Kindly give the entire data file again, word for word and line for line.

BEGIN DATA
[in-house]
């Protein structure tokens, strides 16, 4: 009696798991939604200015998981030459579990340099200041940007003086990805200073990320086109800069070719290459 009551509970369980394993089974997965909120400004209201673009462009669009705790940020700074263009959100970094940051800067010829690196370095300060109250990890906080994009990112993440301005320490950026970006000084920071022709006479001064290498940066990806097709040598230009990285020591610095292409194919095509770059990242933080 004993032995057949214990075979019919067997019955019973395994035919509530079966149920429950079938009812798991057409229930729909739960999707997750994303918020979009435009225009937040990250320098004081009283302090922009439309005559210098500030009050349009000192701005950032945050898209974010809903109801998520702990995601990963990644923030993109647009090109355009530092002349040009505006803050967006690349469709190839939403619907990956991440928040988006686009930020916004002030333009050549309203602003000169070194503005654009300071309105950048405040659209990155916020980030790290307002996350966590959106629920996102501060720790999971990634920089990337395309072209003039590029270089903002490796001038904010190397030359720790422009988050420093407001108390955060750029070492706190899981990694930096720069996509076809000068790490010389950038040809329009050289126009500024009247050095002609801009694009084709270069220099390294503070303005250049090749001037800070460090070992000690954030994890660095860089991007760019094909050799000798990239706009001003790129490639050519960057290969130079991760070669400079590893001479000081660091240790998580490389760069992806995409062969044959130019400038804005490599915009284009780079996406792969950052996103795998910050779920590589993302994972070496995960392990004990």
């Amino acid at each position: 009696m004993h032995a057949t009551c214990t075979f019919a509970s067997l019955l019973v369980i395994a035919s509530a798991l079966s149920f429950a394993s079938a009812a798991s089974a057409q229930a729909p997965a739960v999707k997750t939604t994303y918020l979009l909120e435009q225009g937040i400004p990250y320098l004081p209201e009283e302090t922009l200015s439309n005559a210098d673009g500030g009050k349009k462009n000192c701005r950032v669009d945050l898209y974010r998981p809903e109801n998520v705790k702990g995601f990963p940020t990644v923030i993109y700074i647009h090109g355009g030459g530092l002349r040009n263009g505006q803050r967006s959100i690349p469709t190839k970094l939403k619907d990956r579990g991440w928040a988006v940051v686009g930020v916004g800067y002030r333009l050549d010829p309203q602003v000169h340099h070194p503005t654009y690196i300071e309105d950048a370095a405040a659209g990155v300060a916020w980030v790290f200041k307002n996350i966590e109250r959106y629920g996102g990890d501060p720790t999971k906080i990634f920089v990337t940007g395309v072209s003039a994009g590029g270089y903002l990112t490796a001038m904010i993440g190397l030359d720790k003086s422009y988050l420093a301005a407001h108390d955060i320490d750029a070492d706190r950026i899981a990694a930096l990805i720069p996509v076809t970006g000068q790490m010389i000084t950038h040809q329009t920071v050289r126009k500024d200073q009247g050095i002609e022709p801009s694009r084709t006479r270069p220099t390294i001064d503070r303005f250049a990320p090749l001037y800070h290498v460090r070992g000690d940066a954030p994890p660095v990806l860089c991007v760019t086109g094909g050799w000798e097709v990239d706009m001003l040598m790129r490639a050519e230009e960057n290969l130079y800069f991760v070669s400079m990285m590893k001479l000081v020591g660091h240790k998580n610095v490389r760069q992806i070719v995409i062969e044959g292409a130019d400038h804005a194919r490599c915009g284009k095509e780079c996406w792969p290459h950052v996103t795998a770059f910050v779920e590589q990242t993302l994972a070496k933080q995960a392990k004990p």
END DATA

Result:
[in-house]
């Protein structure tokens, strides 16, 4: 009696798991939604200015998981030459579990340099200041940007003086990805200073990320086109800069070719290459 009551509970369980394993089974997965909120400004209201673009462009669009705790940020700074263009959100970094940051800067010829690196370095300060109250990890906080994009990112993440301005320490950026970006000084920071022709006479001064290498940066990806097709040598230009990285020591610095292409194919095509770059990242933080 004993032995057949214990075979019919067997019955019973395994035919509530079966149920429950079938009812798991057409229930729909739960999707997750994303918020979009435009225009937040990250320098004081009283302090922009439309005559210098500030009050349009000192701005950032945050898209974010809903109801998520702990995601990963990644923030993109647009090109355009530092002349040009505006803050967006690349469709190839939403619907990956991440928040988006686009930020916004002030333009050549309203602003000169070194503005654009300071309105950048405040659209990155916020980030790290307002996350966590959106629920996102501060720790999971990634920089990337395309072209003039590029270089903002490796001038904010190397030359720790422009988050420093407001108390955060750029070492706190899981990694930096720069996509076809000068790490010389950038040809329009050289126009500024009247050095002609801009694009084709270069220099390294503070303005250049090749001037800070460090070992000690954030994890660095860089991007760019094909050799000798990239706009001003790129490639050519960057290969130079991760070669400079590893001479000081660091240790998580490389760069992806995409062969044959130019400038804005490599915009284009780079996406792969950052996103795998910050779920590589993302994972070496995960392990004990």
């Amino acid at each position: 009696m004993h032995a057949t009551c214990t075979f019919a509970s067997l019955l019973v369980i395994a035919s509530a798991l079966s149920f429950a394993s079938a009812a798991s089974a057409q229930a729909p997965a739960v999707k997750t939604t994303y918020l979009l909120e435009q225009g937040i400004p990250y320098l004081p209201e009283e302090t922009l200015s439309n005559a210098d673009g500030g009050k349009k462009n000192c701005r950032v669009d945050l898209y974010r998981p809903e109801n998520v705790k702990g995601f990963p940020t990644v923030i993109y700074i647009h090109g355009g030459g530092l002349r040009n263009g505006q803050r967006s959100i690349p469709t190839k970094l939403k619907d990956r579990g991440w928040a988006v940051v686009g930020v916004g800067y002030r333009l050549d010829p309203q602003v000169h340099h070194p503005t654009y690196i300071e309105d950048a370095a405040a659209g990155v300060a916020w980030v790290f200041k307002n996350i966590e109250r959106y629920g996102g990890d501060p720790t999971k906080i990634f920089v990337t940007g395309v072209s003039a994009g590029g270089y903002l990112t490796a001038m904010i993440g190397l030359d720790k003086s422009y988050l420093a301005a407001h108390d955060i320490d750029a070492d706190r950026i899981a990694a930096l990805i720069p996509v076809t970006g000068q790490m010389i000084t950038h040809q329009t920071v050289r126009k500024d200073q009247g050095i002609e022709p801009s694009r084709t006479r270069p220099t390294i001064d503070r303005f250049a990320p090749l001037y800070h290498v460090r070992g000690d940066a954030p994890p660095v990806l860089c991007v760019t086109g094909g050799w000798e097709v990239d706009m001003l040598m790129r490639a050519e230009e960057n290969l130079y800069f991760v070669s400079m990285m590893k001479l000081v020591g660091h240790k998580n610095v490389r760069q992806i070719v995409i062969e044959g292409a130019d400038h804005a194919r490599c915009g284009k095509e780079c996406w792969p290459h950052v996103t795998a770059f910050v779920e590589q990242t993302l994972a070496k933080q995960a392990k004990p």